Globe-Gazette from Mason City, Iowa on September 29, 1949 · Page 8
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Globe-Gazette from Mason City, Iowa · Page 8

Mason City, Iowa
Issue Date:
Thursday, September 29, 1949
Page 8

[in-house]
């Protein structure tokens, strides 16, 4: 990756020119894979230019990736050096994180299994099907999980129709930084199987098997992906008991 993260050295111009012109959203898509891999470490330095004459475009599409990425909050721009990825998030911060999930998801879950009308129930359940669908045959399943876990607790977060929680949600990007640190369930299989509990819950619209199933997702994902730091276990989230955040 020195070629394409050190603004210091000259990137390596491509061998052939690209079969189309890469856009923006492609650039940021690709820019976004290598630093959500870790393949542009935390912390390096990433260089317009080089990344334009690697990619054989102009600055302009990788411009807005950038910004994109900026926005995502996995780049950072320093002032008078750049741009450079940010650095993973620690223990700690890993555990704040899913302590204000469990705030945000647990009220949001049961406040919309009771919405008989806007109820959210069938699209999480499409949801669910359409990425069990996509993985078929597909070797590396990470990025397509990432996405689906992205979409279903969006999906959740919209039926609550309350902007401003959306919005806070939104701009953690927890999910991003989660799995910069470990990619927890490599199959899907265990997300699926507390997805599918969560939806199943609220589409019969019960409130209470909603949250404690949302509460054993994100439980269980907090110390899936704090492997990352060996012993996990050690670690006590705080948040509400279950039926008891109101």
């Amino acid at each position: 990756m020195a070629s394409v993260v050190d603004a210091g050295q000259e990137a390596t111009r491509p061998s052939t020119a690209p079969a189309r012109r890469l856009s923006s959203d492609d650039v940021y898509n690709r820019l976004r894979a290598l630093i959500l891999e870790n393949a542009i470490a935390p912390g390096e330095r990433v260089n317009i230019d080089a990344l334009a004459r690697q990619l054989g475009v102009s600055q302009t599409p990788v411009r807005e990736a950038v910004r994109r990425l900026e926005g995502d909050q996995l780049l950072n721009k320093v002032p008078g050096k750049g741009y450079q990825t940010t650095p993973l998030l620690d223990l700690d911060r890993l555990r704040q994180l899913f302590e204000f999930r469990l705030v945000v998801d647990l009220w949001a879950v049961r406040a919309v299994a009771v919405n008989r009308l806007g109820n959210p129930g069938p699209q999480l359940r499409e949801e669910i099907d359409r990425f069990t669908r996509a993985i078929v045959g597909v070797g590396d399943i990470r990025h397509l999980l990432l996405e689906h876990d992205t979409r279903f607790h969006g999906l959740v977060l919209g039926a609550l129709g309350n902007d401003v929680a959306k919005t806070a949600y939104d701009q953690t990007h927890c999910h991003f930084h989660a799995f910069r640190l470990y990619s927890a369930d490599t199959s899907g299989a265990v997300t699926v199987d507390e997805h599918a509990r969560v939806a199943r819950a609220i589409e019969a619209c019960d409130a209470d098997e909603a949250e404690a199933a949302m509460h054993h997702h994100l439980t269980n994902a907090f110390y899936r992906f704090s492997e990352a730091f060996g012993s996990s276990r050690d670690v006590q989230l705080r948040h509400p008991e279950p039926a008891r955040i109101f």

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EDITORIALS "One World" Viewpoint W/ns by Scant Margin B Y a close vote—43 to 38—the senate the pther day placed its approval on the principle of lowering world trade barriers.- The test came on what was referred to aa the "peril point" amendment to the reciprocal trade act. This proposal would have required the president to give an accounting to congress whenever he cut tariffs below a point set by the tariff commission as a minimum for the protection of American -industry. ' In the recent ,U. S.-British-Canadian talks in Washington, American representatives conceded the necessity of permitting the British to use some of their EGA dollars to buy Canadian wheat. HAT makes this significant, of course, is the fact that the United States always produces more wheat than it can consume or sell. The concession on wheat was made because the American spokesmen realized that trade which is to the immediate advantage of the United States is not necessarily desirable in the long run. This view, in tune with the American policy of promoting the economic recovery of the entire non-communist world, stresses long-range interests of this country and its customers. The "peril point" amendment, fortunately defeated, was a contradiction of the theory which led to the wheat concession. It represented a return to economic isolationism. I F the "peril point" amendment had carried, it would have been a move tpward closing the door to imports of any and all goods produced abroad in competition with American industry. Its ultimate result would have been to restrict imports to a handful of raw materials which are not produced in this country. Passage of this short-sighted amendment would have given the communists a chance to say that despite the billions being spent oli the Marshall plan, American interest in world economic recovery is a fake. I T must be assumed that the harmful potentialities of the "peril point" amendment were not apparent to all of the 38 senators who voted for it. Otherwise it would be necessary to conclude that roughly two-fifths of the senate remains unsold on the idea of international co-operation and doesn't care 'who knows it. As a practical matter, the amendment might not have. interfered too seriously with our foreign trade. It was as a signal of isolationist sentiment, for all the world to see, that the "peril point" plan was dangerous. A Voice for Our Women A women's organization in Mason City which is becoming increasingly effective in behalf of good government is the local chapter of the League of Women Voters of America. Embarking upon its fall and winter program, the league is setting up a number of worthy objectives designed to make for better citizenship and a more articulate voice for women in public affairs. Non-partisan and non-political, it has a large, active membership which has accomplished much in bringing about a better understanding of governmental affairs ,and interpretation of legislation. It has made a big contribution toward encouragement of voters intelligently to exercise their right of franchise at the polls on election day. The league's appeal is to all women citizens, regardless of party affiliation or leaning, who have an interest in bringing about beter domestic government and better world statesmanship. All women possessed of this ideal should add their bit to the cause through membership and active participation in the program of the local league. Look Out Below! CHANGING WORLD Probably it's the tide that causes channel swimmers to head toward England from France although for a time it might have been fear of traffic congestion. The American constitution, with its bill of rights, remains the one greatest bulwark of personal liberty in a world more slave than free. "Brother, can you spare a quarter?" has become the interrogation of beggars who used to be willing to settle for a dime. A colleague sees one advantage in being dumb. You never need to have any qualms about going against your better judgment. IT'S BEEN SAID: To keep your secret is wisdom; but to expect others to keep it is folly. — O. W. Holmes. Many politicians who boast of their intention to "name -names" end up by merely calling them. It's amazing how much more beautiful a leaf looks on a tree than on a lawn. Memo to Motorists: Little things — neglected— often cause big accidents. Pros and Cons Some Interesting Viewpoints Gleaned From Our Exchanges The Dam Builders Estherville News: Wonder when the serious work of soil conservation in the upper reaches of the Missouri valley will be undertaken, as they should today? Possibly when the multi-million- dollar dams constructed in the name of flood control and power supply are silted up and we have' the same devastating floods, spreading over additional millions of acres. The way to deal with floods is to prevent them, not back the water over productive acres of land. • Consumer Prospects Sheffield Press: Consumer income, during the first half of this year, was well ahead of last. And so was consumer spending. In the first half, retail sales were two per cent under the same period last year — but, Business Week says, this was "only because of price drops. Far from being frightened into retrenchment, consumers actually spent a larger portion of their incomes than in the last half of 1948." Strikes Northwood Anchor: Coal . . . railroads . . . steel . . . autos. The way labor is striking and threatening strikes now, it shouldn't be long until there's hardly anybody left at work. Maybe we'd all better take a nice long vacation. If milkmen, grocery keepers, laundrymen, gas stations, hospitals, school teachers, etc., all went on strike it • might pound, some sense into "labor's" hard head. Independent Press Fairmont Sentinel: The trend toward centralization of government goes on apace. Before it> can be accomplished, it will be necessary here as it was in Europe, to muzzle the press, to impose censorship; to throttle the voice of the people. That will be hard to do, so long as there is a free and independent country press. Good News Knoxville Express: Secretary of agriculture has told congress that government price supports for Irish potatoes will end unless farmers agree to control marketing .and production. Glory be, this is the first good news of its kind heard by the weary tax payer and consumer for a long time. Back on Sane Path Soon Marshalltown Times-Republican: We are sorry the British people have to go through the troubles which experiments in socialism have brought down upon them but believe they will get their eyes open to their mistakes some day and get back on ' a sane path. Observing Is History Repeating? , shouldn't be surprised if .you find a ring of familiarity in this little excerpt from Gibbon's "Rise and Fall of the Roman Empire," explaining why the great ancient Rome lost its greatness: "FIRST—the rapid increase of divorce (sound familiar?); the undermining of the dignity and sanctity of the home, which is the basis of human society. "SECOND—higher and higher taxes (sound familiar?) and the spending of public money for bread and circuses. "THIRD—the mad craze for pleasure (sound familiar?). "FOURTH—the building of gigantic armaments when the real enemy was within, in the decadence of the people (sound familiar?). "FIFTH—the decay of religion (sound familiar?), faith fading into a mere form, losing touch with life and becoming impotent to guide it." Old Whistle Preferred k am intrigued by that re. :ent news story about the locomotive builder who is trying to develop a diesel engine with a whistle that will simulate the familiar mournful wail of the oldtime steam train. His idea is to give better warning to motorists who don't seem to pay enough attention to the present diesel horns as they approach rail crossings. Well, maybe that's it, But I suspect that this particular research just reflects America's reluctance to yield its romantic railroad past. Engineers working on the new diesel whistle are probably of the same breed as the GI's who in wartime used to go down to the London docks just to hear one good toot from engines being unloaded from home. try is virtually assured of registering this year a new all-time high in production. One must go back 20 years to find the previous peak figure—the 5,358,420 vehicles produced in 1929. Americans not only are buying more cars and trucks and buses, they're also using them at the highest rate in history. It's estimated that motor travel this year will reach some 425 : billion vehicle miles— 25 billion more than last yefcr and 92 billion above 1941. Interestingly enough, it was just 40 years ago—in 1909—that the horse and mule population in America reached its all- time high of 26,000,000. Editorial of the Day WHEN FORESTS BURN A LBERT LEA TRIBUNE: One match," one smouldering cigaret butt, one spark from a camp^ fire, can be the cause of the destruction of thousands of acres of timber that it took Nature centuries to create. And when the iorests burn, the crudest of deaths comes to the wildlife that live in their shelter. This year, the country has witnessed a number of very serious forest fires.-The hazard does not end with the summer months. There has been unusually dry weather in various sections of the country. Trees and woodlands will be ripe for destruction by fire for some time to come. There seems to be a rather widespread idea that most forest fires are started by natural causes beyond the ability of man to prevent or control. That is not true. As the New York Times has said, "Some fires, of course, are set by lightning, but authorities are agreed that nine out of ten are due entirely to human carelessness with matches, cigarets or camp fires. Annually they cause direct losses running into millions of dollars and equally serious indirect losses in the destruction of our dwindling forest reserves. . . ." The human factor, in fact, is responsible for almost all fires, whether they take place in a forest, in a home, or in a factory. Carelessness, ignor- •ance, indifference to rudimentary precautions— these are fire's friends. When we replace them with care and watchfulness, fire will be beaten. Do You Remember? 10 YEARS AGO Berlin, (JP)— The German high command announced last night that "Warsaw had capitulated unconditionally" and added that the "handing over the city probably will occur Sept. 29." The German announcement came at the end of the 20th day of Warsaw's siege. It had been a siege to go" down in the pages of military heroism side by side with the great battles of the past. 20'YEARS AGO One hundred fifty members and friends of the congregation of the First Presbyterian church were entertained at a housewarming given in the manse last evening. The program was opened by the Rusty Hinge quartet, and G. K. Kinney's impersonation of a woman won especial plaudits. A playlet, "Brass Tacks," concluded the entertainment. Characters included Norval Eels, Jean Olinger, Mrs. Harlan McMillan, the Rev. George K. Davies, and Ralph Fischbeck. 30 YEARS AGO First Sergeant Harold K. DeGraff has returned to Mason City after a year spent with occupational forces in Germany. He is the son of Mr. and Mrs. F. L. DeGraff, 329 First street northeast. Cecil Brewton, former Mason City high school football and track star, departs for Iowa City tonight where he will enter the university. Brewton won more than a score of medals during his high school athletic career. 40 YEARS AGO A. A. Smith of Clear Lake will be the successor to W. A. Willing in this city as district agent for the Equitable Insurance company. Mr. Smith shows himself the possessor of good goat lymph and a winning smile that displays a good set of enameled incisors. He has been in the insurance business long enough to be a long lead out of the amateur class and has made good. To Your Health! By Herman N. Bundesen, M. D. TREATING HICCUPS TjICCUPING is one of the very few natural ac*"*• tions of the body whi&i seems entirely without purpose. It is neither a safety valve nor an adjustment process. Indeed, so far as benefiting the body is concerned, it has no value. It is simply a nuisance and nothing more. On the other hand, it seldom does any hai-m except in rare, long-continued cases where it keeps up so long as to cause exhaustion. Hiccuping is the result of a sudden, hard contraction of the muscle between the chest and the abdomen, known as the diaphragm. Pressure of . this con- DR. BUNDESEN traction closes the passageway to the lungs. The "hie" sound is due to the abrupt cutting off of the indrawn breath as the vocal cords come together. Hiccuping may be initiated by nerve impulses brought to the diaphragm from the stomach, bowel, liver, lungs, the larynx or voicebox, or may result from inflammation or pressure from a tumor growth. It may come from direct irritation of the diaphragm or of the phrenic nerve which supplies the diaphragm. Hiccup sometimes develops in diseases affecting the brain, such as encephalitis or meningitis. As is well known, over-indulgence in alcoholic beverages may bring on an attack of hiccuping. It may be psychological in its origin, in which case it stops during sleep and sometimes while eating. Hundreds of different types of treatment have been suggested for hiccup. A sudden slap on the back, pulling on the tongue, tickling the nose, and inhaling smelling salts all have served to stop hiccuping attacks. Holding the breath and deep breathing may be effective. Washing out the stomach or inducing vomiting may, on occasion, give b.enefit. Various sedative or quieting drugs have been used. Drugs which relieve spasm have also been found helpful. Recently, a number of rases of con'iiaued hiccup have been treated with a drug known as quinidine. In nine patients, in whom other methods have failed, quinidine stopped the attacks in. six and was partially successful in two. In some cases of continued hiccup, cutting or crushing of the phrenic nerve has been employed. Fortunately, in most cases of hiccup, the simple measures are sufficient to bring relief. QUESTIONS AND ANSWERS B. A.: Would you please tell me what causes lumps in the armpit? At times, they are very painful. Answer: The swelling in the armpit may be due to boils, to infection in the sebaceous or sweat glands of the skin of the armpit, or to enlargement of the lymph glands. They'll Do It Every Time Roving Reporter By Hal Boyle CRIME UNDER A TROPIC_MOON N EW YORK, (AP)—Men of many nations make up the force among ^the pineapples of the paradise of the Pacific. And that doesn't seem at all unusual to the top cop of Honolulu—big Dan Liu, r ,< 40, a 6-foot-l inch Chinese. "We have at least a dozen nationalities on our police force," he laughed. "And don't think we're without Irish cops." Liu is proud of the fact 3 he himself worked up '^through every rank to be' COTne the first Chinese chief HAL BOYLE 5 of police of an American city. His force reflects the polyglot population of the island melting pot. "One-third are Hawaiians—they really love to be policemen," said Dan. The other two-thirds are Caucasians, Japanese, Chinese, Samoans and Filipinos. Liu came to the mainland to attend an international cop caucus, at which he reported on Honolulu's measures to avoid "another Pearl Harbor." "We were the first police force to organize for atomic defense," he said. "If an atom bomb falls on our city we'll be ready to discharge our responsibility to the community." Then he smiled as he added: "Of course, if our police are within a 2-mile range of the explosion—well, they'll be out," Liu sets his police officers a good example by his own off-duty 'civic work. He • is a leader in the local council of churches, the'YMCA and Boy Scout activities. The racial harmony that prevails in the Hawaiian isles is the envy of other areas where dip- ferences in color, politics or religion cause violence. "Our crime rate is lower than many other cities of the same population group," said Dan, who be• lieves this is true' largely because of the islands' no-discrimination policy. He is married to a girl from Mississippi. Dan said a policeman's lot under a tropic moon isn't particularly glamorous, as people everywhere commit crimes much in the same manner. "Mostly burglaries and traffic violations," he remarked. "Not much imagination." By Jimmy Hallo Issuing a Challenge wouldn't have any objection to becoming a socialist—or even a communist—if somebody would show me just one thing. I want to see just one country where the economic ideas advanced by the Marxists have resulted in a higher standard of living or produced a greater degree of equality of opportunity than we enjoy under our system of free enterprise. Can any reader do this for me? Pocohontas a Nickname was interested to learn that the real name of the [ndian maiden, Pocahontas,. was Matoaka. Pocahontas, it seems, meant "playful" in the Indian language and was applied to both males and females. For Safer Hunting have these suggestions to \ pass along to hunters on the eve of their season of greatest activity: 1. Treat every run with the respect du» a loaded run. This U the cardinal rule of jun safety. 2. Carry only empty iun«, taken down, or with the action open, Into automobiles, huiitinc camps or homei. 3. Always be sure that the barrel and action are clear of obstructions. 4. Always carry a jun so that the direction of the muzzle can be controlled, even in the event of stumbling. 5. Be sure of the target bef*re th* iilSftr Is pulled. 0. Never point a run at anything you do not want to shoot. 7. Never leave your cun unattended unless you unload It first. 8. Never climb a tree or a fence with a loaded jun. 8. Never shoot at a flat, hard surface or the surface of water. 10. Do not mix junpowdcr and alcohol. African Quintuplets see that the Dionne quin- ituplets of Canada and the Diligenti quints of Argentina have competition from an unexpected source. Medical au- * thorities at Dares Salaam report a quintuple birth of sons to a woman living in an isolated village in Qanganyika. Mother and babies were reported doing well. If Texas Were Filled Up k h a v e a mathematician •, friend to tnank for the information that if all the people in the world were'crowded into the great state of Texas, each person would have 42 square feet to call his own. Information, Please! 1. In. what South American country recently occurred an earthquake which took thousands of lives? 2. In aviation, what is an "airway?" 3. Who is Frank Lloyd Wright? 4. In what year was the bank "holiday?" 5. What is meant by the "ante-bellum" days in the United States? Answers—1. Ecuador. 2. A route from airport to airport. 3. A famous modern American architect. 1. 1933. 5. Before the Civil war. THE DAY'S BOUQUET To MRS. LUCY SMITH—for being elected treasurer of the northeast chapter, Iowa Welfare association. As home service director of the Cerro Gordo county chapter of the Red Cross, Mrs. Smith has demonstrated fine ability and understanding. Her election to this new office is a recognition of her ability among members of her profession in other parts of the state. Do You Know? Today's Birthday NA, GET THEM OUT OF HERE! HUR UP! HEF?e COMES LOCUST NOW! Big Year tor Cars T~>ARRING serious strikes, the auto indus- playlet,""Brass Tacks," concluded the entertain- K ... , ... ment. Characters included Norval Eels, Jean Olin- COMEON'.' W^ OH, SURE!.' L ' EVER^BOpy DUCK. iti~M.frIB lyitvuekit \ HERE COMES THE INTO THE KITCHEN! \ p^^ OF WALES WITH HIS TWO ' BITS'WORTH OF .„.*! WE'LL PLAV DEAW v/MAVBE HE'LL PROPOSE TD- NK3HT AND THEN HE CAM \Y HERE FOR GOOD ALL OF your VAMOOSE' PEANUT BRITTLE" (S\S HOLLERS LIKE ' /A TRAFFIC COP NO& BUT WAIT'LL^OJ HEAR TWE VOICE ; PUTS ON DRHIAV FATHAW IS AT HIS CLUB AND MCTTHAW s IN THE SEWINIS ROOM»^ THAN* TO DAVE STEWART, WABASH OXLESE, CgAN\)FORPSVILLC,lND(ANA LOCUST'S SISTER TOLD HE MAKES $1750,4 WEEK IT LOOKS UKE WE'LL BE IN THE KITCHEN A LONG TIME [COP*. 1«», KIHO FEATURES OVNDtCATr, l»«, WO»Ifl RIOTmi RRilEIIVKD> The Haskin Service EDITOR'S NOTE: Readers using thli service for question of fact—not counsel—should sign full name and address and enclose 3 cents for return postage. Address The Mason City Globe-Gazette, Information Bureau. 31 fl Eye Street N. E., Washington 2, D. C. Was there ever a player on a major league team who was deaf? At least 2 players and probably more have played in the major leagues while deaf. The most famous was "Dummy" Taylor, old time National league pitcher. The other was Richard Sipek, who played in the outfield for the Cincinnati Reds in 1945 and is now playing for Reidsville, N. Car., in the Class B Carolina league. Can you tell me the reason for the break in the straight east-west line forming the south boundary of Massachusetts at Southwick? The U. S. Coast and Geodetic Survey says that the reason for the peculiar deviation from a straight boundary known as the "Southwick Jog" is that when adjusting errors in the boundary line between Connecticut and Massachusetts, as previously run by compass, a long narrow strip of land was given to Connecticut, and the "Southwick Jog" ceded to Massachusetts was intended to be an equivalent area. Flease name some of the exports from this country before the Revolutionary war. Exports from this country to Europe and the West Indies in 1768 included rice, tobacco, whale oil, soap, candles, potash, pearl ash, flour, salt beef and pork, rum, pig and bar iron, manufactured lumber products, brick, butter, cheese, lard, pickled oysters and naval stores. Are contortionists double- jointed? Contortionists are net double-jointed. Apparently they have looser ligaments than most people, permitting freer movement of their joints. How were Presidents Zachary Taylor and James Madison related? Zachary Taylor was a 2nd cousin of James Madison. Both were great-grandsons of James Taylor and Martin Thompson. When was machinery invented for the manufacture of paper? The paper machine was invented about 1800 by Louis Robert and was improved later in England by the Fourdrinier brothers. Why !s the fleur-de-lis placed at the north point of a compass card? Sylvanus Thompson suggested that the fleur-de-lis was an outgrowth of a spear-head combined with a "T," representing Tramontano, the Italian name for the north wind in the scheme according to which compass cards once bore the names of the 8 principal winds. Why is "salt-rising" bread so- called? The origin of the name is a mystery but although only a small amount of salt is used in this bread, it is the presence of this salt that prevents undesirable fermentation. When does the brain atop growing;? The si7.c of the brain at birth is about half that attained by the 6th year. The brain mass then W.K. HARRISON WALLACE KERKMAN HARRISON, born Sept. 28, 1895, in •; Worcester, Mass., son of a foundry < sup erintendent. Director of plan\ n i n g for the | United Nations, Harrison w a s one of the architects of Rockefeller center and of the trylon and perisphere of New York's world's fair. At 14 he quit school and became an office boy in an architect's office. Later with McKim, Mead, and White, he continued his education at night school. After serving with the navy, in World war I, he enrolled in the -Ecole des Beaux Arts in Paris. By 1926 he was teaching architecture at Columbia university and the next year began a series of partnerships with noted architects. remains practically the same throughput life. Full growth may be attained as early as the 4th year. Who was "Freedom's Forgotten Friend?" "Freedom's Forgotten Friend" was Pierre Augustin Caron de Beaumarchais (1732-99), a French playwright and. man of affairs. He financed purchase of supplies for American colonies during the Revolution and our ambassador to France spoke of him thus: "To the United States Beaumarchais rendered incalculable services. From no quarter did we receive succor more seasonably, and but for his initiation we could have received none from other quarters." Mason City Globe-Gazette An A. W. LEE NEWSPAPER Issued Every Week Day by the GLOBE-GAZETTE PUBLISHING COMPANY 121-123 East State St. Telephone 3800 Entered as second class matter, April 12, 1930, at the postofflce at Mason City. Iowa, under the act of March 3, 1879. LEE P. LOOMIS Publisher W. EARL HALL, Managing Editor ENOCH A. NOREM - - City Editor LLOYD L, GEER Adv. Mgr. Wednesday, Sept. 28, 1949 MEMBER ASSOCIATED PRESS which is exclusively entitled to use for rcpub- Hcatlon of all local news printed In this newspaper at well as all AP news dispatches. SUBSCRIPTION RATES In Mason City and Clear Lake (Carrier Delivery Limits) One year $13.00 One week 25 Outside Mason City and Clear Lake but Within 100 Miles of Mnson City By mail 1 year $ n.OO By mall 6 months 4.75 By carrier per week 23 Outside 100 Mile Zone by Mall Only One yenr »12.0t Six months Three months 3,50